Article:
In coercive relations, threats of negative sanctions extract valued positive sanctions from coercees. Only when coercion is direct, however, are the negative sanctions controlled by the coercer who benefits from the threats. Not previously investigated, indirect coercion relies on threats and negative sanctions that are external to the exploitative relation. We suggest that indirect coercion is ubiquitous. From their inception states have used the threat of external enemies to justify rulers’ increased powers and to provide a patina of legitimacy while, on a smaller scale, criminal organizations such as the mafia have long profited from offering protection. The purpose of this paper is to theoretically model and experimentally investigate indirect coercion and compare its effectiveness in extracting valued resources to that of direct coercion. Previous research has shown that all power structures, whether exchange, conflict or coercive, take two distinct forms, strong and weak. Therefore, experiments on strong and weak indirect coercion are run and are compared to new and previous experiments on strong and weak direct coercion. Theoretically grounded predictions are derived and tested for those structures.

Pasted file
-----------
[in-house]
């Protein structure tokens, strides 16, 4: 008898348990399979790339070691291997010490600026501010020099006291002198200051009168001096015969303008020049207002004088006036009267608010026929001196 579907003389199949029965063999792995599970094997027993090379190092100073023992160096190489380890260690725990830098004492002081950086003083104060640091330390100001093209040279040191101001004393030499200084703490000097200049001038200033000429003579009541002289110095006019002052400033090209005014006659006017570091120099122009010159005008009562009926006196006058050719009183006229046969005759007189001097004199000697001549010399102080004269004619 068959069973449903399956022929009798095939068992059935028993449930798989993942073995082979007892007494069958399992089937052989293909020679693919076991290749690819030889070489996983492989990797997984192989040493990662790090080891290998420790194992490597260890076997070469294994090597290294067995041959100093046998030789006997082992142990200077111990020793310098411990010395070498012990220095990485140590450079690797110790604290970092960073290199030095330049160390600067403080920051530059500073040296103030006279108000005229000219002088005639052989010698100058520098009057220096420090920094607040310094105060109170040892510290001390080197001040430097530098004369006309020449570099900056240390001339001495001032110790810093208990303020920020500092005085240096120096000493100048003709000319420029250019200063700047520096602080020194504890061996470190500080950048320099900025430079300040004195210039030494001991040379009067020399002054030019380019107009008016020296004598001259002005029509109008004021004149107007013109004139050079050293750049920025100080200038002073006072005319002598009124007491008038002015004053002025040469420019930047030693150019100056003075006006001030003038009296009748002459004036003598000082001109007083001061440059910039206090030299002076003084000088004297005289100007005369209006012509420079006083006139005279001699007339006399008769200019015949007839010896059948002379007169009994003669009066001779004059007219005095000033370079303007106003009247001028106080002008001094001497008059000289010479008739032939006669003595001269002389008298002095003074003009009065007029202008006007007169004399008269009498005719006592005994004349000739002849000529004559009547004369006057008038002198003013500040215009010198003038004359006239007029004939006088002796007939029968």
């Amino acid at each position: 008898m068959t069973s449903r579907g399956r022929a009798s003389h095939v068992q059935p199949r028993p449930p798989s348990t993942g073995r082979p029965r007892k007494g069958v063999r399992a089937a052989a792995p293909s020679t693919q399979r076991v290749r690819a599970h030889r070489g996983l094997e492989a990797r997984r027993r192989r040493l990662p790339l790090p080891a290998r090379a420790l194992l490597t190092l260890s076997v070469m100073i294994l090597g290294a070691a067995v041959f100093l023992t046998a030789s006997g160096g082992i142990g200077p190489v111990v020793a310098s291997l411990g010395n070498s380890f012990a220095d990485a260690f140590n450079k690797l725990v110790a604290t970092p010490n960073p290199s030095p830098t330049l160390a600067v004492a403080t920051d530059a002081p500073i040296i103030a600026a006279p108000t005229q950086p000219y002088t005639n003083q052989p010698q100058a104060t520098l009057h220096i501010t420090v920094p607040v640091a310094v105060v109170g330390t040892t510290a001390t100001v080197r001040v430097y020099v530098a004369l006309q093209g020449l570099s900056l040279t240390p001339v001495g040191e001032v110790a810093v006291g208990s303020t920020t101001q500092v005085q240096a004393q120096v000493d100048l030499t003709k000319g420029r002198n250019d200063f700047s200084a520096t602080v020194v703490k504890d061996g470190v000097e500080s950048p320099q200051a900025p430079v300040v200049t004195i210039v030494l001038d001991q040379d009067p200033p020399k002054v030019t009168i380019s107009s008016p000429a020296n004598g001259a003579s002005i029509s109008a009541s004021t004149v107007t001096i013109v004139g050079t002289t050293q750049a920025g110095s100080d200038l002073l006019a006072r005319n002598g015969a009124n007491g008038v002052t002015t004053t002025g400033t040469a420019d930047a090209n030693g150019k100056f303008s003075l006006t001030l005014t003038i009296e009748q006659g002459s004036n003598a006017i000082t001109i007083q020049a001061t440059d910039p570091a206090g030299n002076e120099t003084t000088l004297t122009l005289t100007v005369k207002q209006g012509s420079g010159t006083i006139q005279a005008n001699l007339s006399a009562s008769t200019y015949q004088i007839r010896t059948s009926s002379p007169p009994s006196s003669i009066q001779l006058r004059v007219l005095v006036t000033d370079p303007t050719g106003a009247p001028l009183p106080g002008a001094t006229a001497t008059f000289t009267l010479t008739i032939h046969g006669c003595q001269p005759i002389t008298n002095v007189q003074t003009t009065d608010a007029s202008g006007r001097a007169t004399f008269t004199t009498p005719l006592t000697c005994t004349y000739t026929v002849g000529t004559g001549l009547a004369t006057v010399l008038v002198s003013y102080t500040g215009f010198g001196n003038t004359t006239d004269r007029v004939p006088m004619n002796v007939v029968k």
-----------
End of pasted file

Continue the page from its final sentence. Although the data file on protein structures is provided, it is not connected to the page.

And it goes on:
Calendario de la edición:
Volume Open
Temas de la revista:
Social Sciences, other